“I tell them I’m in the dirty-looking white house with the white picket fence.”

Jake T. Stancile, 87, spent his teenage years in that house. It was far enough in the sticks then that his father, Doyle, could land his Piper Cub airplane in the empty field out front. Annie Pitts, an old woman who lived down the street, raised cows, hogs, chickens.

“When she cooked collards, you could smell them clean up to my house,” Jake Stancile recalled.

His father was proprietor of Stancile’s Drive-In Restaurant on Houston Avenue. It was once an around-the-clock eatery, one of the few places in town you could get a sirloin steak. Entertainers, politicians and bigwigs dropped in: Johnny Cash, June Carter, Tex Ritter, Herman Talmadge, south Florida businessmen with Miami beauty queens on their arms.

In 1939, Doyle Stancile, according to property records, bought the late-’20s-era Hartley Street house a block and a half south of the restaurant for $1,800.

Five years ago, the place went for $7,700.

But Jake Stancile, a railroad clerk, and his family were long gone by then. Doyle had died in 1957, Macon soon annexed the neighborhood and the Stanciles wanted no part of city life. They sold the house in the mid-1960s — the sale price wasn’t recorded in deed books — and moved to rural Crawford County.

When he ventures back to Hartley Street, Stancile said, all he sees is despair.

“I’m telling you, it’s awful,” he said, sitting at his kitchen table in a block house that overlooks a catfish pond. “We got the hell out.”

As depressed locales metastasize and lower-income residents move in, the poor are often less able or inclined to maintain their homes and yards.

Justin B. Hollander, a professor of urban planning at Tufts University in Massachusetts, has studied the plight of abandoned communities.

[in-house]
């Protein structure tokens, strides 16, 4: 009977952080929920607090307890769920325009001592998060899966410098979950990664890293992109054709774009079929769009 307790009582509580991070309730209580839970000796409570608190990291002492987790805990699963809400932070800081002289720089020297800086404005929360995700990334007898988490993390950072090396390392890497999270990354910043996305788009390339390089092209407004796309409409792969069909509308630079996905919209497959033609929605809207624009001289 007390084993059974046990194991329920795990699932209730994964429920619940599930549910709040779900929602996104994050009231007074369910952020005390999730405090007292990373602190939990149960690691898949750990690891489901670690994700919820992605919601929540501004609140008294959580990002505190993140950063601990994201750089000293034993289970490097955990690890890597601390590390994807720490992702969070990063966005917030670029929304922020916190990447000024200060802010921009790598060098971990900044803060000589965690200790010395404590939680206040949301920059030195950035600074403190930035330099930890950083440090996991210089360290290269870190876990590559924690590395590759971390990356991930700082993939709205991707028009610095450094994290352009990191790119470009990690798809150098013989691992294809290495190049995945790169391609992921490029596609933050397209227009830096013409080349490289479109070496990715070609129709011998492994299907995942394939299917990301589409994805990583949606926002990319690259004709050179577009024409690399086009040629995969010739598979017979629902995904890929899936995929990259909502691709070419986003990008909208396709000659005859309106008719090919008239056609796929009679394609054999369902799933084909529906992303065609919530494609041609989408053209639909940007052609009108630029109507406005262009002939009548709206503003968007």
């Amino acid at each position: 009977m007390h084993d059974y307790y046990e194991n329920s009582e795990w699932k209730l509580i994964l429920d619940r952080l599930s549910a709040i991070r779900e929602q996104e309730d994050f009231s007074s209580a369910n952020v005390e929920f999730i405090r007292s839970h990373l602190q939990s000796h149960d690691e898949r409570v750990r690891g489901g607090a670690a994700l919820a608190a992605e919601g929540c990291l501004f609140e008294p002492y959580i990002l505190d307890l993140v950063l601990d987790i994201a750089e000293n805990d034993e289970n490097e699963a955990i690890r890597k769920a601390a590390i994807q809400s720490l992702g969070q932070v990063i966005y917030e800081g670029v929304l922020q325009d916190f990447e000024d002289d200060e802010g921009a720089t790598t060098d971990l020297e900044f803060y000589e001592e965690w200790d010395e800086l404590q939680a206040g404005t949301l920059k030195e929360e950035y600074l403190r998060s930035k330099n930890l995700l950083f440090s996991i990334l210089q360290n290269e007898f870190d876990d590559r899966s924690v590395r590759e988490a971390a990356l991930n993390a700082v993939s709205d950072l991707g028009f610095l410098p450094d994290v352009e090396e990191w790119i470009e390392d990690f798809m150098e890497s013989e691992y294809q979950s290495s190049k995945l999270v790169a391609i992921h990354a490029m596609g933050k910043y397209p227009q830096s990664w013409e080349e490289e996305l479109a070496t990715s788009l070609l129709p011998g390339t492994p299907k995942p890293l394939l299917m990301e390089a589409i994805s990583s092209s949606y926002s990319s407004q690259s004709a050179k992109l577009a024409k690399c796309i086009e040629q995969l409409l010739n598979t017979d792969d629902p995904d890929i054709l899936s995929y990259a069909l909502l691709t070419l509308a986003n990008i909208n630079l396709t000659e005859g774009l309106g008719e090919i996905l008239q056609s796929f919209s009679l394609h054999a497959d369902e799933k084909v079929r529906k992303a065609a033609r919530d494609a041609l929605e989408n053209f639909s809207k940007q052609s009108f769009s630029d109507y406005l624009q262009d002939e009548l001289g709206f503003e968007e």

“Where people used to plant flowers and paint every three or four years,” Hollander said, “now they paint their houses every 10 years, and they don’t plant flowers.”

Another factor is the unavoidable coming and going of tenants. Homeowners, on average, move every seven years. Renters move more often.

“People are always on the go,” Hollander said. “You can’t have a neighborhood that nobody’s ever going to leave. … The question is, ‘Who are the people who are gonna come and replace them?’ If the neighborhood maintains its attractiveness exactly as it was before, … then basically the same kind of people. … But what is typical is just the opposite, that kind of a lower strata of society ends up moving in.”

Hollander advocates demolishing abandoned houses to make way for parks and green space, which can help neighborhoods regain their footing.

“Just because a place starts to look bad and starts to look run-down doesn’t make it qualitatively a bad place. It just needs some attention,” he said.

And no matter how awful a neighborhood may appear to outsiders, Hollander said there is some research that shows how residents in some of the most decayed places still rate their surroundings favorably. “People will say, ‘This is mine, and I know it. … It’s home.’ ”

Hartley Street is a few hundred yards long. It runs west of Houston Avenue from an assisted-living home with an old chapel beside it, a steeple bell visible through a square window at its base.